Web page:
Aqueous liquid waste:
- May be released to the sanitary sewer by sink disposal (see Sink Disposal) or
- May be absorbed in plastic jugs (thereby turning it into dry/solid waste).
Animal carcasses or tissues should be double-bagged, frozen and stored in an impervious container until picked up.
- Include the weight of the animal (grams) in addition to the activity contained.
Sink Disposal – Aqueous radioactive waste may be released to the sanitary sewer by sink disposal if the following requirements are met.
- The sink is posted and approved for disposal.
- The daily disposal limit is not exceeded.
- The waste is not hazardous (as determined by US EPA guidelines).
- Any biohazards are inactivated prior to disposal.
- The water should be run for several minutes before and after the disposal.
- The sink and surrounding area must be surveyed appropriately when disposal is completed.
Waste must be packaged in the specified clear plastic bags. The open top should be adequately sealed. A completed radioactive waste tag must then be affixed to the bag. Scintillation vial waste and animal carcasses must be double bagged.
Requesting a Waste Pick-Up
Requests for radioactive waste pick-ups should be sent to firstname.lastname@example.org as this creates an electronic record of the request. Users should include the following information:
- Authorized User
- Waste Location
- Waste Description
- Classification (dry/solid, LSV, etc.…)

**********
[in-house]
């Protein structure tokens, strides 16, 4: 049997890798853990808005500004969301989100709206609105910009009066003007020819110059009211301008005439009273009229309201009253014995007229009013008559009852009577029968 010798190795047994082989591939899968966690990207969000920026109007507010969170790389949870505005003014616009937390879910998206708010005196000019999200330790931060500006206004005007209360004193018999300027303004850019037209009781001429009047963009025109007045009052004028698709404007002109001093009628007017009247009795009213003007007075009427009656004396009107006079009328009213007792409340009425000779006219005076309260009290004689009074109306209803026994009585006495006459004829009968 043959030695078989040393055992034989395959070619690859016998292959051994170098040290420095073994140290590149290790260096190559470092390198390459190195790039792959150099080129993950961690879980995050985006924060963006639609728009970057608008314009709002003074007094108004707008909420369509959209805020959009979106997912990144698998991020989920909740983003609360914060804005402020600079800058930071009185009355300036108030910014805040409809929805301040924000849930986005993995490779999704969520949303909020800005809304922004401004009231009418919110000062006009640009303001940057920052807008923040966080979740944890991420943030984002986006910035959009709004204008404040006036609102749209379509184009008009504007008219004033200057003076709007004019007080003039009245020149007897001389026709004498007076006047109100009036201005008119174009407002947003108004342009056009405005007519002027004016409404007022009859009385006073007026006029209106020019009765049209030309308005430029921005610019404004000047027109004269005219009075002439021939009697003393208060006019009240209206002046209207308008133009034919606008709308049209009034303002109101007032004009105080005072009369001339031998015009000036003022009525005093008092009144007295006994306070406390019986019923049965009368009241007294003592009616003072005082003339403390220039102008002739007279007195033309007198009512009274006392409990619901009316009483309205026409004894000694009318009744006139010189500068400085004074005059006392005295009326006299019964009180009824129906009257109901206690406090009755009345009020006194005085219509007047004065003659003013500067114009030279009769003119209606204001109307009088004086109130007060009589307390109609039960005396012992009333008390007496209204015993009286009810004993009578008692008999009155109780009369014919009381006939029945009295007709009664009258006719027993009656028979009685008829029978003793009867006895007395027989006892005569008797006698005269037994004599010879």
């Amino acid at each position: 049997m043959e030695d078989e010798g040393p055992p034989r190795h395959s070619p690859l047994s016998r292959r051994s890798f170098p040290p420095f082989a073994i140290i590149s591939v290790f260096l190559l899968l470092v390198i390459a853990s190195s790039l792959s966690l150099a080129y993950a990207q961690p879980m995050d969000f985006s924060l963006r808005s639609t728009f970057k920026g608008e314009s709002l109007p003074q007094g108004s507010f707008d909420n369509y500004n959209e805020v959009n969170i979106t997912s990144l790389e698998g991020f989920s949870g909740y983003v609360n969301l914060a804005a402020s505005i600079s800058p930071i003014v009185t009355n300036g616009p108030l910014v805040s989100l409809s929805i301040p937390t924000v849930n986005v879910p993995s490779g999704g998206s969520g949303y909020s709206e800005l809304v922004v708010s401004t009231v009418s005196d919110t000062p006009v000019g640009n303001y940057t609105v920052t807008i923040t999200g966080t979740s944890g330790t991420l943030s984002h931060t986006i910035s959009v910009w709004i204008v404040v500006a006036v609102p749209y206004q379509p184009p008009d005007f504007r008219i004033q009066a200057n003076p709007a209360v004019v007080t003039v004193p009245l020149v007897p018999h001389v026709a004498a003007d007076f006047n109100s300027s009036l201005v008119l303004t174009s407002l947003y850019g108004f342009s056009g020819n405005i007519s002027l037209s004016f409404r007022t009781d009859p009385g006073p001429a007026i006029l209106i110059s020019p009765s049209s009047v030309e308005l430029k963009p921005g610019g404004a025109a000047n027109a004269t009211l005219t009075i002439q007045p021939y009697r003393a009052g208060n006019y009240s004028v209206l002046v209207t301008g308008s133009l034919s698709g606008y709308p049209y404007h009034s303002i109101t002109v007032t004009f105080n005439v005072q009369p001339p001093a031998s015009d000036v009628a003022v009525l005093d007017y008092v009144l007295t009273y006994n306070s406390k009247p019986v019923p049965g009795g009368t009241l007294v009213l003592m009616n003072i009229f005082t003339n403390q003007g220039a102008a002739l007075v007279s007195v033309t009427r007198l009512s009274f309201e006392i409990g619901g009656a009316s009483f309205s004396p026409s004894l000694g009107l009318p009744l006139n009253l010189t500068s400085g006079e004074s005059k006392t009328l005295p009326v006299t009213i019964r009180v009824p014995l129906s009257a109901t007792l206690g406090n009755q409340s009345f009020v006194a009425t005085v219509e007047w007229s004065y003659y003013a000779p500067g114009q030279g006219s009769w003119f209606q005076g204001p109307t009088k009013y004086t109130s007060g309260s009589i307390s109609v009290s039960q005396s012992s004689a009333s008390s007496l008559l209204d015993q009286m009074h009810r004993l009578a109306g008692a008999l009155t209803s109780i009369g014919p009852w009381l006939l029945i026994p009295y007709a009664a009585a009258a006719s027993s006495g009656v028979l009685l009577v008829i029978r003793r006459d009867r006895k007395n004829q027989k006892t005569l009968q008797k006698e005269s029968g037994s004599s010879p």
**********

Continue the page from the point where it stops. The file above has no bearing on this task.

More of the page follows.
- Volume (3 large bags, 55-gallon drum, etc.…)
Collection and Transport
Radioactive waste is collected from the labs who have requested a pickup. Waste is then transported back to the central accumulation facility where it is segregated and packaged into drums pending disposal or on-site processing. Waste will not be collected if it does not meet the acceptance criteria. Any such deficiencies must be corrected by the laboratory.
If radioactive waste must be transported by laboratory staff, the following guidelines must be met:
- Waste must be placed into appropriate secondary containment.
- Waste may not be transported by vehicle.
- All accumulation and packaging requirements specified above must be met.
The waste may only be transported to:
- A laboratory at UTHSC permitted for the use of radioactive materials and under the control of the same Authorized User who generated it.
- Radiation Safety
APPENDIX A – WASTE TAGS
APPENDIX B – SINK DISPOSAL LIMITS
Disposal Limit (uCi/day)
Allowable Concentration (uCi/ml)
1 E -2
6 E -2
9 E -5
8 E -4
1 E -3
2 E -5
1 E -2
5 E -5
7 E -3